Dell designs its products with the end in mind.
In other words, the company designs its PCs and components to be easily reused and upgraded, thus extending the life of the product. The products are also designed for recyclability, so that when they do reach end of life, they can be easily disassembled and recycled.
Scott O’Connell, Dell’s director of environmental affairs, says this design for recycling strategy is part of the company’s Legacy of Good plan, its corporate social responsibility roadmap, which includes circular economy initiatives that aim to design the concept of waste out of the system.
“We look at the context of our product design all the way through recycling and moving materials back into new products as enabling circular economy approaches within our own product lifestyle — but we think there’s even greater opportunity to apply that thinking within our industry and our customers,” O’Connell said in an interview.
As part of its Legacy of Good plan, Dell has set goals to use 50 million pounds of recycled-content plastic and other sustainable materials in its products by 2020 and also to recover 2 billion pounds of used electronics in the same time frame.
To accomplish these goals, Dell has consumer and commercial recycling and resale programs in 83 countries and territories that take back any brand of used electronics.
And according to the company’s most recent Legacy of Good update, Dell recovered 168 million pounds of used electronics in fiscal year 2016, putting it at 80 percent of its 2020 goals. Also in fiscal year 2016 Dell used more than 14.1 million pounds of recycled plastics in its products, meaning it has now achieved 72 percent progress toward the 2020 goal.
“But if we’re going to take back and recover 2 billion pounds of electronics, what are we going to do with the stuff that comes back? That led us to look at this feedstock of plastics from that 2 billion pounds that we could close the loop,” O’Connell said.
In 2014 Dell built its first computer from UL-Environment certified closed-loop recycled plastics — an industry first — and last year began using recycled carbon fiber in its products.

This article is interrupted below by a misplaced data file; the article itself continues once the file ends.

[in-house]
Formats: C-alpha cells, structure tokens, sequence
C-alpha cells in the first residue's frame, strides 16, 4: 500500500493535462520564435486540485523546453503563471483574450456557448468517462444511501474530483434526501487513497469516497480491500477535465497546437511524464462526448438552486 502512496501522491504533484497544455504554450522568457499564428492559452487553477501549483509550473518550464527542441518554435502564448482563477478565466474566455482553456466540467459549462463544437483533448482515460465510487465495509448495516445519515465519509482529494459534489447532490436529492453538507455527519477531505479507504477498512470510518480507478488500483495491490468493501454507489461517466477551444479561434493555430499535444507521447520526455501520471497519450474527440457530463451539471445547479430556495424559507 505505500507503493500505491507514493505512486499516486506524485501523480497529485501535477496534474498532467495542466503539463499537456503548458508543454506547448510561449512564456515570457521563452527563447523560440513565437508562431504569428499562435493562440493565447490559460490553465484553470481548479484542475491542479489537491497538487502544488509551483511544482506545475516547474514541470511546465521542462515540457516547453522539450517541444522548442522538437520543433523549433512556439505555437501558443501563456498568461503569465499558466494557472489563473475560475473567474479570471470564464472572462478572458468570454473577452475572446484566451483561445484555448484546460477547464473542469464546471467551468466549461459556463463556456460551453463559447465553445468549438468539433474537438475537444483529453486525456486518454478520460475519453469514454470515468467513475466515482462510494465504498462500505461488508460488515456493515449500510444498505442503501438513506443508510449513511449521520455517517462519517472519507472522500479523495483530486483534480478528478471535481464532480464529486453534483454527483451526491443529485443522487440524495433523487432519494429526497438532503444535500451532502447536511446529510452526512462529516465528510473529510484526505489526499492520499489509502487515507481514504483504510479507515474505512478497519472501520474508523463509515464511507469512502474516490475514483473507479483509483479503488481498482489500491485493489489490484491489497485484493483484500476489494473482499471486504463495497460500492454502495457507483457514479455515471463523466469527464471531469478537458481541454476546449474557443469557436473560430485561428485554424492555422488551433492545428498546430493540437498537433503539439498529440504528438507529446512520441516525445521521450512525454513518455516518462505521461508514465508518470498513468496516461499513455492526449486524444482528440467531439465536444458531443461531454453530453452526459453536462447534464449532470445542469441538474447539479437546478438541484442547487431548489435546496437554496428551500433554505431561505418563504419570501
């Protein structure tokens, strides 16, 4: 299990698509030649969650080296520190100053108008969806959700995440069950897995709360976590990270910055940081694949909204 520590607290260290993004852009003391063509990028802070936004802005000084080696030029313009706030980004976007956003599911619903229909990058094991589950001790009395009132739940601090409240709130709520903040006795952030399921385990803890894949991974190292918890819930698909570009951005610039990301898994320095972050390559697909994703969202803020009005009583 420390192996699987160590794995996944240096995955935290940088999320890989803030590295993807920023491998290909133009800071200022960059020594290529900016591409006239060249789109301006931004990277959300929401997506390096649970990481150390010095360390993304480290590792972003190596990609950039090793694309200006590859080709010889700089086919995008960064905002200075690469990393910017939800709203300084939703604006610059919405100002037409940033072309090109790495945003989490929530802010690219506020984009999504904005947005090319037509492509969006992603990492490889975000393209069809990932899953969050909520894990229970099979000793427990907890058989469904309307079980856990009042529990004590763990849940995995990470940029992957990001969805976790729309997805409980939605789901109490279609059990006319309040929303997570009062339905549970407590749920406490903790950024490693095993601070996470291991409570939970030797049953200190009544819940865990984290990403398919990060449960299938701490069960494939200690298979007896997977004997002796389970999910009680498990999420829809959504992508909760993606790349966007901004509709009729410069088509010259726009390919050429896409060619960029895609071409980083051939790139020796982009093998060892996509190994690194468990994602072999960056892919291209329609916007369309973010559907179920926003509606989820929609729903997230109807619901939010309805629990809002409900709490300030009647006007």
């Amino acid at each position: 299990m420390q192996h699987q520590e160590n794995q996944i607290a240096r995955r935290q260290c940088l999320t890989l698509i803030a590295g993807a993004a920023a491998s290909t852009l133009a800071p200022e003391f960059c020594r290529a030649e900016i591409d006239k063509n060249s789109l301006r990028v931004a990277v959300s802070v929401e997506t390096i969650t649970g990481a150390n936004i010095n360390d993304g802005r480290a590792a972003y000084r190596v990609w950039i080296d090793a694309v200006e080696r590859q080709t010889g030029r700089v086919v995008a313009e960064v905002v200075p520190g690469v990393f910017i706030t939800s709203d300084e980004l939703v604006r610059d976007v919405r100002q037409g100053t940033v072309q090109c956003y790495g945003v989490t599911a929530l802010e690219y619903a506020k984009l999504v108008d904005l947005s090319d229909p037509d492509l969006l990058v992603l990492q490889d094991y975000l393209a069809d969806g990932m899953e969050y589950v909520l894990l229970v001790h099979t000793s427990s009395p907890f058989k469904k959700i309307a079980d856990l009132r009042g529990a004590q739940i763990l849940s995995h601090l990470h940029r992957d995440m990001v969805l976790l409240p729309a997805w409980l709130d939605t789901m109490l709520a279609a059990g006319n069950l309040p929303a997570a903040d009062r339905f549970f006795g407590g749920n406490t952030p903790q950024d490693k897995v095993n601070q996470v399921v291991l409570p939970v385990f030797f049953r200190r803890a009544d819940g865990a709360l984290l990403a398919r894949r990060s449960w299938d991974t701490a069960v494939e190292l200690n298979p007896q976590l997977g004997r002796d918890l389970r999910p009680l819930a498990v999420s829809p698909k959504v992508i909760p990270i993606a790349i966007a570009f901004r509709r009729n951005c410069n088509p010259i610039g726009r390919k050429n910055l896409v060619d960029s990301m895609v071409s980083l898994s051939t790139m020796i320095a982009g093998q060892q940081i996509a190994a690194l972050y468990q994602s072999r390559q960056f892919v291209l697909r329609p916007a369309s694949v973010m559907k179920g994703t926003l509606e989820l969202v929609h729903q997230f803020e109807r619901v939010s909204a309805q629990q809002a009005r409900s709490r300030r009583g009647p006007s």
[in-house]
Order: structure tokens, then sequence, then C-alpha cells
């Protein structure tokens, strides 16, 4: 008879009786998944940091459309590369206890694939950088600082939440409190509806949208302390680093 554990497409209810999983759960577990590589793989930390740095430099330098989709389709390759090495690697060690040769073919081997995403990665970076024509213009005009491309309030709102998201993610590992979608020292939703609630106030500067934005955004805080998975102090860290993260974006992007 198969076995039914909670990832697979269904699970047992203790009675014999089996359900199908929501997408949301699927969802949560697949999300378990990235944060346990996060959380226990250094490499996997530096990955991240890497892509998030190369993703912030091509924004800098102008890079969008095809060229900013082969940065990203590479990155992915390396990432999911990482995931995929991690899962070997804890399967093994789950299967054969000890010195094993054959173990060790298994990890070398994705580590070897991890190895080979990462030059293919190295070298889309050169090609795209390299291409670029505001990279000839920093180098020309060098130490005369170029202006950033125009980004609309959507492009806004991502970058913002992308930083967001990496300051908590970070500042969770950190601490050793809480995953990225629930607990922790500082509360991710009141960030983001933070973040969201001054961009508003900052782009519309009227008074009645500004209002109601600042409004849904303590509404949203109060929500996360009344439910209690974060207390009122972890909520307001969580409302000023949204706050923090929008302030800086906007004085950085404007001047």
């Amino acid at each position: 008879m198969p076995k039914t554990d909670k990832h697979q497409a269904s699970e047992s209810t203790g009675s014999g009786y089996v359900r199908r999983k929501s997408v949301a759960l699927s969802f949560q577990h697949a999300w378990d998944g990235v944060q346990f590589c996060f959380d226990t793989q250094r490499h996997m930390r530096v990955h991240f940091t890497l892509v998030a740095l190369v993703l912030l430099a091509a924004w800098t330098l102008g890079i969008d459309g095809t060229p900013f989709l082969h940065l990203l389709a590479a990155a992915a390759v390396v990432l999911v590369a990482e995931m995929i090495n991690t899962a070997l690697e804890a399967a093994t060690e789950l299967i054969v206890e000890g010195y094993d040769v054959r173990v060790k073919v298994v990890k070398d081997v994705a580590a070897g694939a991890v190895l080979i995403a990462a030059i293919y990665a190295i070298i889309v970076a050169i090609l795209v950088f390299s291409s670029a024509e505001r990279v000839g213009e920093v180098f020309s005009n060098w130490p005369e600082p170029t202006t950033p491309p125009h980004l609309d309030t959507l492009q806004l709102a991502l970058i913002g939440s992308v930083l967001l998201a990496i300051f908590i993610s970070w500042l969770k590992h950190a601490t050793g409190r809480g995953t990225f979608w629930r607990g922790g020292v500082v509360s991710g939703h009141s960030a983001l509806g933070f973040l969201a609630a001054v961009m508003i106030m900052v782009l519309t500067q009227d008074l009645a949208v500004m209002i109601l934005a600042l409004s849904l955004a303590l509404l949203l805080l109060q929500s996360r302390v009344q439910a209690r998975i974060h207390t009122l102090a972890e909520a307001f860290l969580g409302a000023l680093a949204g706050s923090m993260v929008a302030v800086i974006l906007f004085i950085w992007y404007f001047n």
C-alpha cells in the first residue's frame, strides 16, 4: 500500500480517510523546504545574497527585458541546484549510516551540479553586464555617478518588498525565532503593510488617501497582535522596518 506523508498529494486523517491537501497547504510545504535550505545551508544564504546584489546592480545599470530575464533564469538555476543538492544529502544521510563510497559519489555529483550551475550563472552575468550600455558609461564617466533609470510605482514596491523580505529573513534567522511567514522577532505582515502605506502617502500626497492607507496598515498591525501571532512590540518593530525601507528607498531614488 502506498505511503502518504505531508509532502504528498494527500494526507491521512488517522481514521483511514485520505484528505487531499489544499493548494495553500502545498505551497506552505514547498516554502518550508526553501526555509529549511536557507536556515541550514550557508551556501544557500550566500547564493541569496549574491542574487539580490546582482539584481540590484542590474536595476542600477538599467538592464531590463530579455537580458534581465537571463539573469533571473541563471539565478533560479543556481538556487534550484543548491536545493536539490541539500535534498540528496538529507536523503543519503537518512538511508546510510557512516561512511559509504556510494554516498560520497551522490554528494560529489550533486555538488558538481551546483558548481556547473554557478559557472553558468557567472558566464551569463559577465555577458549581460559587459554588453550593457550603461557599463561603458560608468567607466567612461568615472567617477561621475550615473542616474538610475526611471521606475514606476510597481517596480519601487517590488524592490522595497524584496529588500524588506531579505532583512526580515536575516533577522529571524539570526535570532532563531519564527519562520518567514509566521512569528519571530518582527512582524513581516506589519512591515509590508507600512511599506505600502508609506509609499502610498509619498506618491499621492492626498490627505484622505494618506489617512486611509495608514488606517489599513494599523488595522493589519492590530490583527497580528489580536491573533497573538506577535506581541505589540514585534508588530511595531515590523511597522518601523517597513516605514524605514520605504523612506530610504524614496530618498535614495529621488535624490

In addition to using recycled materials, Dell also works with its engineers to design products that can be easily repaired or recycled.
“We routinely take our design engineers in to the recyclers that we work with to get real-world feedback on good design and bad design,” O’Connell said.
This includes things like modularity, making the components inside Dell computers easily removable with standardized parts, and making the products easy to disassemble with common tools.
“Even something that may seem simple like removing the number of screws on the bottom of a laptop,” O’Connell said. “If we can reduce it from 10 to five, we can make it easier to repair, reuse and close it back up.”
Glues and adhesives can make products more challenging to recycle, so Dell uses other methods such as snap fits, and uses only paints that are compatible with recycling.
Dell offers a leasing option for its corporate customers, allowing them to lease products instead of purchasing them. O’Connell says when these products are returned to Dell, if they can be easily repaired and resold the company makes more money versus disassembling the products and selling them as component parts.
“The business case really is what can we do to make the design robust enough so that we can get the maximum value from resale and reuse,” he said. “The other thing is time. When recyclers do tear down and disassemble products that take time. It is more time and cost effective to get the product torn down as quickly as possible.”
O’Connell won’t talk financial specifics of how much its circular economy strategies have saved the company. But he says when Dell initially launched its closed-loop plastics effort in 2014, using its own recycled plastics that it had collected through its take-back programs cost less than using other types of recycled plastics, such as recycled plastic water bottles.
“We found the supply chain demand for those types of products were being stressed, so we said if we’re going to revoke 2 billion pounds of used electronics, why won’t we tap into our own feedstock? We’ve been able to show a slight cost reduction from closed-loop plastics compared to other types of plastics that are out there, and we think with scale and volume that will continue to be the case.”